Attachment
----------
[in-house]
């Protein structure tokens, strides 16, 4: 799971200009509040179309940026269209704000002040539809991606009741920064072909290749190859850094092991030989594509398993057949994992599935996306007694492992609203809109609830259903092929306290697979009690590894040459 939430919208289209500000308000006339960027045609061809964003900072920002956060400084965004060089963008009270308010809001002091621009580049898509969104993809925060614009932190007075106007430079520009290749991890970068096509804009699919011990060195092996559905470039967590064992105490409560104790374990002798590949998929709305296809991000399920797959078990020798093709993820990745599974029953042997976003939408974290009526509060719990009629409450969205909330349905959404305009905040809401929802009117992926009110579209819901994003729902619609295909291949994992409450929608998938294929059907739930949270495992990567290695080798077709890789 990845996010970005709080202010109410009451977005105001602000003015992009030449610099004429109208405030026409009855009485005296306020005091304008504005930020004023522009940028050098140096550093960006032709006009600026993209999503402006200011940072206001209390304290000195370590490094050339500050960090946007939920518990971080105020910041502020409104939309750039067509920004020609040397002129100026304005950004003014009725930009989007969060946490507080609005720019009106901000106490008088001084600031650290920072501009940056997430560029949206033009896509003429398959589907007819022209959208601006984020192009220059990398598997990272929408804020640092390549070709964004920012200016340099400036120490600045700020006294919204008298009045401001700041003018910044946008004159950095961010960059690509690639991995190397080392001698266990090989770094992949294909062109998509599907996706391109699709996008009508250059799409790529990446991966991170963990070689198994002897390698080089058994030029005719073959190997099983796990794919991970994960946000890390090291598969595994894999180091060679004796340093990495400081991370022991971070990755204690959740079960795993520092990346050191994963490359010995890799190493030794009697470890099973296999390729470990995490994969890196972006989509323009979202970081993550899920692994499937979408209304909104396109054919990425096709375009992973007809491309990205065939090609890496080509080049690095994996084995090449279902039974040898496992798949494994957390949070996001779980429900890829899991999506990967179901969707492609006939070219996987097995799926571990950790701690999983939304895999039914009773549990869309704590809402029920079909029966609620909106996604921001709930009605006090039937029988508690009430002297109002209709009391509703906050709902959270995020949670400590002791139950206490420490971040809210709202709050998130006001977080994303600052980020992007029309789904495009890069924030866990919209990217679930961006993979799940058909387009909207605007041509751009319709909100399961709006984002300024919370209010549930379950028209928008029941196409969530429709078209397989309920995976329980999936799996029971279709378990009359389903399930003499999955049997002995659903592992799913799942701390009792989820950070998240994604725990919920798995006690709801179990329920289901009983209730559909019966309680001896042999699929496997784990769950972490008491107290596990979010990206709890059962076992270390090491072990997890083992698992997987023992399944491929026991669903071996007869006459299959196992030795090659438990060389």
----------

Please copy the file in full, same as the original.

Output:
[in-house]
């Protein structure tokens, strides 16, 4: 799971200009509040179309940026269209704000002040539809991606009741920064072909290749190859850094092991030989594509398993057949994992599935996306007694492992609203809109609830259903092929306290697979009690590894040459 939430919208289209500000308000006339960027045609061809964003900072920002956060400084965004060089963008009270308010809001002091621009580049898509969104993809925060614009932190007075106007430079520009290749991890970068096509804009699919011990060195092996559905470039967590064992105490409560104790374990002798590949998929709305296809991000399920797959078990020798093709993820990745599974029953042997976003939408974290009526509060719990009629409450969205909330349905959404305009905040809401929802009117992926009110579209819901994003729902619609295909291949994992409450929608998938294929059907739930949270495992990567290695080798077709890789 990845996010970005709080202010109410009451977005105001602000003015992009030449610099004429109208405030026409009855009485005296306020005091304008504005930020004023522009940028050098140096550093960006032709006009600026993209999503402006200011940072206001209390304290000195370590490094050339500050960090946007939920518990971080105020910041502020409104939309750039067509920004020609040397002129100026304005950004003014009725930009989007969060946490507080609005720019009106901000106490008088001084600031650290920072501009940056997430560029949206033009896509003429398959589907007819022209959208601006984020192009220059990398598997990272929408804020640092390549070709964004920012200016340099400036120490600045700020006294919204008298009045401001700041003018910044946008004159950095961010960059690509690639991995190397080392001698266990090989770094992949294909062109998509599907996706391109699709996008009508250059799409790529990446991966991170963990070689198994002897390698080089058994030029005719073959190997099983796990794919991970994960946000890390090291598969595994894999180091060679004796340093990495400081991370022991971070990755204690959740079960795993520092990346050191994963490359010995890799190493030794009697470890099973296999390729470990995490994969890196972006989509323009979202970081993550899920692994499937979408209304909104396109054919990425096709375009992973007809491309990205065939090609890496080509080049690095994996084995090449279902039974040898496992798949494994957390949070996001779980429900890829899991999506990967179901969707492609006939070219996987097995799926571990950790701690999983939304895999039914009773549990869309704590809402029920079909029966609620909106996604921001709930009605006090039937029988508690009430002297109002209709009391509703906050709902959270995020949670400590002791139950206490420490971040809210709202709050998130006001977080994303600052980020992007029309789904495009890069924030866990919209990217679930961006993979799940058909387009909207605007041509751009319709909100399961709006984002300024919370209010549930379950028209928008029941196409969530429709078209397989309920995976329980999936799996029971279709378990009359389903399930003499999955049997002995659903592992799913799942701390009792989820950070998240994604725990919920798995006690709801179990329920289901009983209730559909019966309680001896042999699929496997784990769950972490008491107290596990979010990206709890059962076992270390090491072990997890083992698992997987023992399944491929026991669903071996007869006459299959196992030795090659438990060389």